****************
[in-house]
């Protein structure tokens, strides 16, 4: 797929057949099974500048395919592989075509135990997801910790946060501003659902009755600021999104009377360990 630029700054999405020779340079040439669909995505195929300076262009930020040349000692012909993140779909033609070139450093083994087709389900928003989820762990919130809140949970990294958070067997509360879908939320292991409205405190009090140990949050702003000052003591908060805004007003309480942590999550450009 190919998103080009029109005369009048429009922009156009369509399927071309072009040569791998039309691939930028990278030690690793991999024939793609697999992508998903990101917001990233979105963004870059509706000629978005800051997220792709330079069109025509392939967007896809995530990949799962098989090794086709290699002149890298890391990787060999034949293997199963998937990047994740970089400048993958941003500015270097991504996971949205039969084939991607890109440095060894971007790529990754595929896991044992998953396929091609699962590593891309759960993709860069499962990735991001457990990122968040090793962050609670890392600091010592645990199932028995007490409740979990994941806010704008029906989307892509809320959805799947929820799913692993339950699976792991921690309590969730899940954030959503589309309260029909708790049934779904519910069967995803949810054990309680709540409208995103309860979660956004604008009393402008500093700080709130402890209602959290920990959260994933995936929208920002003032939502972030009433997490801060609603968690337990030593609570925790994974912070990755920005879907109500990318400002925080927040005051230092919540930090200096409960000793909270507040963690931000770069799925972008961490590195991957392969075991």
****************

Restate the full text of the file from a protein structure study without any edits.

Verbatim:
[in-house]
């Protein structure tokens, strides 16, 4: 797929057949099974500048395919592989075509135990997801910790946060501003659902009755600021999104009377360990 630029700054999405020779340079040439669909995505195929300076262009930020040349000692012909993140779909033609070139450093083994087709389900928003989820762990919130809140949970990294958070067997509360879908939320292991409205405190009090140990949050702003000052003591908060805004007003309480942590999550450009 190919998103080009029109005369009048429009922009156009369509399927071309072009040569791998039309691939930028990278030690690793991999024939793609697999992508998903990101917001990233979105963004870059509706000629978005800051997220792709330079069109025509392939967007896809995530990949799962098989090794086709290699002149890298890391990787060999034949293997199963998937990047994740970089400048993958941003500015270097991504996971949205039969084939991607890109440095060894971007790529990754595929896991044992998953396929091609699962590593891309759960993709860069499962990735991001457990990122968040090793962050609670890392600091010592645990199932028995007490409740979990994941806010704008029906989307892509809320959805799947929820799913692993339950699976792991921690309590969730899940954030959503589309309260029909708790049934779904519910069967995803949810054990309680709540409208995103309860979660956004604008009393402008500093700080709130402890209602959290920990959260994933995936929208920002003032939502972030009433997490801060609603968690337990030593609570925790994974912070990755920005879907109500990318400002925080927040005051230092919540930090200096409960000793909270507040963690931000770069799925972008961490590195991957392969075991």